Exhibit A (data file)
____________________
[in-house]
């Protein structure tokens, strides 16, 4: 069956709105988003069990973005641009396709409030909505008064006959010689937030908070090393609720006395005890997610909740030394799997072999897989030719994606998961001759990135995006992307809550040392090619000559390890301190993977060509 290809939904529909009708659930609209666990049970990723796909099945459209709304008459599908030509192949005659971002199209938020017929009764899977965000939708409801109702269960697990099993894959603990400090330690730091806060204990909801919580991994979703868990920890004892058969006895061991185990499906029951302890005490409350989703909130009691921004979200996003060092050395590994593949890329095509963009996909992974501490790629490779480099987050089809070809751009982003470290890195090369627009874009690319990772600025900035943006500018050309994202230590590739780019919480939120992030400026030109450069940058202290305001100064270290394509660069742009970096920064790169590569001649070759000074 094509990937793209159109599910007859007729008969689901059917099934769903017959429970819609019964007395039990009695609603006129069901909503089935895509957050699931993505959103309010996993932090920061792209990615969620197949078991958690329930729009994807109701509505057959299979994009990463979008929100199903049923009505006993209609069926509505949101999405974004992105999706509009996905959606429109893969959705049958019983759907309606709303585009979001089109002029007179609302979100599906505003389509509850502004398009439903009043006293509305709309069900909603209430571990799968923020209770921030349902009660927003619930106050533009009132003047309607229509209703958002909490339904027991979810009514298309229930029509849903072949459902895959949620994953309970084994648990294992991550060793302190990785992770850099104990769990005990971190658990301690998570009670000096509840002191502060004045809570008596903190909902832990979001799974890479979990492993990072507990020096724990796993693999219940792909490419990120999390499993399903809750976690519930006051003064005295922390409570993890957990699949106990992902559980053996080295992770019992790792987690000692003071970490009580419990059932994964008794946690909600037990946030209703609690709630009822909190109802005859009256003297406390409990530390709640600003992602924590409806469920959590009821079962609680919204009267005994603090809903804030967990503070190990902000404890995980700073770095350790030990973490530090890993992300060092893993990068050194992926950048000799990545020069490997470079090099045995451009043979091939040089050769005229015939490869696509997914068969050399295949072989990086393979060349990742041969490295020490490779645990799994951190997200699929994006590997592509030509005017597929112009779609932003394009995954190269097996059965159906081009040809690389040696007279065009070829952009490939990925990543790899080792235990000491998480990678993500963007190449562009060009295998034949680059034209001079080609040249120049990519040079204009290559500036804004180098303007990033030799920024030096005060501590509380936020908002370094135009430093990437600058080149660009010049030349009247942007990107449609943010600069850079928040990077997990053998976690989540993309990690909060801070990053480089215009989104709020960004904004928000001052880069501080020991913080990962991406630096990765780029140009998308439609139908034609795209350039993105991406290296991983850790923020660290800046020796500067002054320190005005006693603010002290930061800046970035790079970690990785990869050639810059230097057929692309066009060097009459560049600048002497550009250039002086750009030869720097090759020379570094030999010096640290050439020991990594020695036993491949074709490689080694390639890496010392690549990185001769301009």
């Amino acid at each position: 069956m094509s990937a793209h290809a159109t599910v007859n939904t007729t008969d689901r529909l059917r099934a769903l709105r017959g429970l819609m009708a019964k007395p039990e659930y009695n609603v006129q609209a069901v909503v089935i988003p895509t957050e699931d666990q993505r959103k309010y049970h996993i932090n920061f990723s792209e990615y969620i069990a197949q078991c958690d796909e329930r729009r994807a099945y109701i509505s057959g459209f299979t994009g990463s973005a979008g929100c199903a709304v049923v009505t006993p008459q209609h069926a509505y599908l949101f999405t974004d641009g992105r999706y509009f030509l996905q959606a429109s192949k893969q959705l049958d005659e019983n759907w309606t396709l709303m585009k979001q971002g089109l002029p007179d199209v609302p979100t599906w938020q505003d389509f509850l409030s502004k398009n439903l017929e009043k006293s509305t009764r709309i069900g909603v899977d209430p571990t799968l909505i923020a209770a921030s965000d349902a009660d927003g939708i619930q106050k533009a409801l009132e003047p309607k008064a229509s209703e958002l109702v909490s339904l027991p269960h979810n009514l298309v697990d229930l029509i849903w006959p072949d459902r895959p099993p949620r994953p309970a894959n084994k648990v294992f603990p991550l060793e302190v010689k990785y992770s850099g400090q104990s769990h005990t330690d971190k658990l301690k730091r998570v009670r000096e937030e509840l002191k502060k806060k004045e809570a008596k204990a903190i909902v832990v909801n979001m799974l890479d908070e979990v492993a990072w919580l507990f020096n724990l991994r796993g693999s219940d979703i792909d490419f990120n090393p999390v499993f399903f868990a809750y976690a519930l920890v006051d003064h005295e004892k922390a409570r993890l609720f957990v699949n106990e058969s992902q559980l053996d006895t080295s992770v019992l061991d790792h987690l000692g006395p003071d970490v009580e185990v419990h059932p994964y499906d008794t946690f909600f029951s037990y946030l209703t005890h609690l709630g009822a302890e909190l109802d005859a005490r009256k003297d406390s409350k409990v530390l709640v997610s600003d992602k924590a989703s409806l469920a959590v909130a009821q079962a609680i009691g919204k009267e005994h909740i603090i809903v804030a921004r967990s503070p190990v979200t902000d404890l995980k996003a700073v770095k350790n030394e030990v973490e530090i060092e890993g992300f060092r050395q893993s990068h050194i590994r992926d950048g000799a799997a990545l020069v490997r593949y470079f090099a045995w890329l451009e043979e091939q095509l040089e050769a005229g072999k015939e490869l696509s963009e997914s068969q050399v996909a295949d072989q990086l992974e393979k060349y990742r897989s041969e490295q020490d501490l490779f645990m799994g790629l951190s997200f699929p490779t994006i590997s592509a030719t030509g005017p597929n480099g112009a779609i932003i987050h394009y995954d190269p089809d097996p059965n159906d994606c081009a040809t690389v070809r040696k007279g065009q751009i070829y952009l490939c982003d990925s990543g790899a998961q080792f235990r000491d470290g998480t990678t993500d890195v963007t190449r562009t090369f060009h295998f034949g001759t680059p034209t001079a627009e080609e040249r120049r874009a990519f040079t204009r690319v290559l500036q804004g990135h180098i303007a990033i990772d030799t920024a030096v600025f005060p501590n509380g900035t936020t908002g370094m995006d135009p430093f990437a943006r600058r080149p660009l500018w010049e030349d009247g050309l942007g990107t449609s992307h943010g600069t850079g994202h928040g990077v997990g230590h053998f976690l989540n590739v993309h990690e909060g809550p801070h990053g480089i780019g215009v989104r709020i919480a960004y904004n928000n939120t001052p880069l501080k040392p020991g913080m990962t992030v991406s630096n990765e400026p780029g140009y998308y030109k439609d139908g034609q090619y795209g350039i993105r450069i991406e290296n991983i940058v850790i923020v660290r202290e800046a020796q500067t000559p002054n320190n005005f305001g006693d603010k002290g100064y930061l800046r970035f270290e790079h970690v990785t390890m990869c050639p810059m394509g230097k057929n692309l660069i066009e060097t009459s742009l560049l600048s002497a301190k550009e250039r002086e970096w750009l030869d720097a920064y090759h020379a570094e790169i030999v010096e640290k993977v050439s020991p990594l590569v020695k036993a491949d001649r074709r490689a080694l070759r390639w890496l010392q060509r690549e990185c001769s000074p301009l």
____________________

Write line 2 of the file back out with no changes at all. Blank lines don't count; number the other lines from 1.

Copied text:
């Protein structure tokens, strides 16, 4: 069956709105988003069990973005641009396709409030909505008064006959010689937030908070090393609720006395005890997610909740030394799997072999897989030719994606998961001759990135995006992307809550040392090619000559390890301190993977060509 290809939904529909009708659930609209666990049970990723796909099945459209709304008459599908030509192949005659971002199209938020017929009764899977965000939708409801109702269960697990099993894959603990400090330690730091806060204990909801919580991994979703868990920890004892058969006895061991185990499906029951302890005490409350989703909130009691921004979200996003060092050395590994593949890329095509963009996909992974501490790629490779480099987050089809070809751009982003470290890195090369627009874009690319990772600025900035943006500018050309994202230590590739780019919480939120992030400026030109450069940058202290305001100064270290394509660069742009970096920064790169590569001649070759000074 094509990937793209159109599910007859007729008969689901059917099934769903017959429970819609019964007395039990009695609603006129069901909503089935895509957050699931993505959103309010996993932090920061792209990615969620197949078991958690329930729009994807109701509505057959299979994009990463979008929100199903049923009505006993209609069926509505949101999405974004992105999706509009996905959606429109893969959705049958019983759907309606709303585009979001089109002029007179609302979100599906505003389509509850502004398009439903009043006293509305709309069900909603209430571990799968923020209770921030349902009660927003619930106050533009009132003047309607229509209703958002909490339904027991979810009514298309229930029509849903072949459902895959949620994953309970084994648990294992991550060793302190990785992770850099104990769990005990971190658990301690998570009670000096509840002191502060004045809570008596903190909902832990979001799974890479979990492993990072507990020096724990796993693999219940792909490419990120999390499993399903809750976690519930006051003064005295922390409570993890957990699949106990992902559980053996080295992770019992790792987690000692003071970490009580419990059932994964008794946690909600037990946030209703609690709630009822909190109802005859009256003297406390409990530390709640600003992602924590409806469920959590009821079962609680919204009267005994603090809903804030967990503070190990902000404890995980700073770095350790030990973490530090890993992300060092893993990068050194992926950048000799990545020069490997470079090099045995451009043979091939040089050769005229015939490869696509997914068969050399295949072989990086393979060349990742041969490295020490490779645990799994951190997200699929994006590997592509030509005017597929112009779609932003394009995954190269097996059965159906081009040809690389040696007279065009070829952009490939990925990543790899080792235990000491998480990678993500963007190449562009060009295998034949680059034209001079080609040249120049990519040079204009290559500036804004180098303007990033030799920024030096005060501590509380936020908002370094135009430093990437600058080149660009010049030349009247942007990107449609943010600069850079928040990077997990053998976690989540993309990690909060801070990053480089215009989104709020960004904004928000001052880069501080020991913080990962991406630096990765780029140009998308439609139908034609795209350039993105991406290296991983850790923020660290800046020796500067002054320190005005006693603010002290930061800046970035790079970690990785990869050639810059230097057929692309066009060097009459560049600048002497550009250039002086750009030869720097090759020379570094030999010096640290050439020991990594020695036993491949074709490689080694390639890496010392690549990185001769301009």